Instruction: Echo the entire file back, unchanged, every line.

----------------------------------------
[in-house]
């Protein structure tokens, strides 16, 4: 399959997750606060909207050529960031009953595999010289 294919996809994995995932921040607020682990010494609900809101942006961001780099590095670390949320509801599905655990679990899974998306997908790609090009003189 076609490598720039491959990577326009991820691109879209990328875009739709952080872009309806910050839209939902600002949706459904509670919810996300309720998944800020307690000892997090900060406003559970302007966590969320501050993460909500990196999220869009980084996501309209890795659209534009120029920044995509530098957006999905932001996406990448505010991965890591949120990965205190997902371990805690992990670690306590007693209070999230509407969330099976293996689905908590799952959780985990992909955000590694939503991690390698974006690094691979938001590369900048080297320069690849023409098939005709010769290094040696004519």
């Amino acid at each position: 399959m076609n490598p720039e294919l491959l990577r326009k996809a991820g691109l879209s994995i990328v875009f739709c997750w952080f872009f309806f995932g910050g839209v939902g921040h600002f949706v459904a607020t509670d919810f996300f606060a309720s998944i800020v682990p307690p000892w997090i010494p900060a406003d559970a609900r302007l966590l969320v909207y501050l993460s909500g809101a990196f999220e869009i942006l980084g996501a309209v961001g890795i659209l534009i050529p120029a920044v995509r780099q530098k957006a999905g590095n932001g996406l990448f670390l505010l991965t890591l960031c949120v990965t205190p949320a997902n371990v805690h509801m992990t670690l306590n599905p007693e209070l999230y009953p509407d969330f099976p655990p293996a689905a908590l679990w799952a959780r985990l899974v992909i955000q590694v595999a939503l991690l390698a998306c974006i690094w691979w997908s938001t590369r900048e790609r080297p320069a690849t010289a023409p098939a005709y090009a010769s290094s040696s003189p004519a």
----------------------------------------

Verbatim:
[in-house]
């Protein structure tokens, strides 16, 4: 399959997750606060909207050529960031009953595999010289 294919996809994995995932921040607020682990010494609900809101942006961001780099590095670390949320509801599905655990679990899974998306997908790609090009003189 076609490598720039491959990577326009991820691109879209990328875009739709952080872009309806910050839209939902600002949706459904509670919810996300309720998944800020307690000892997090900060406003559970302007966590969320501050993460909500990196999220869009980084996501309209890795659209534009120029920044995509530098957006999905932001996406990448505010991965890591949120990965205190997902371990805690992990670690306590007693209070999230509407969330099976293996689905908590799952959780985990992909955000590694939503991690390698974006690094691979938001590369900048080297320069690849023409098939005709010769290094040696004519």
């Amino acid at each position: 399959m076609n490598p720039e294919l491959l990577r326009k996809a991820g691109l879209s994995i990328v875009f739709c997750w952080f872009f309806f995932g910050g839209v939902g921040h600002f949706v459904a607020t509670d919810f996300f606060a309720s998944i800020v682990p307690p000892w997090i010494p900060a406003d559970a609900r302007l966590l969320v909207y501050l993460s909500g809101a990196f999220e869009i942006l980084g996501a309209v961001g890795i659209l534009i050529p120029a920044v995509r780099q530098k957006a999905g590095n932001g996406l990448f670390l505010l991965t890591l960031c949120v990965t205190p949320a997902n371990v805690h509801m992990t670690l306590n599905p007693e209070l999230y009953p509407d969330f099976p655990p293996a689905a908590l679990w799952a959780r985990l899974v992909i955000q590694v595999a939503l991690l390698a998306c974006i690094w691979w997908s938001t590369r900048e790609r080297p320069a690849t010289a023409p098939a005709y090009a010769s290094s040696s003189p004519a």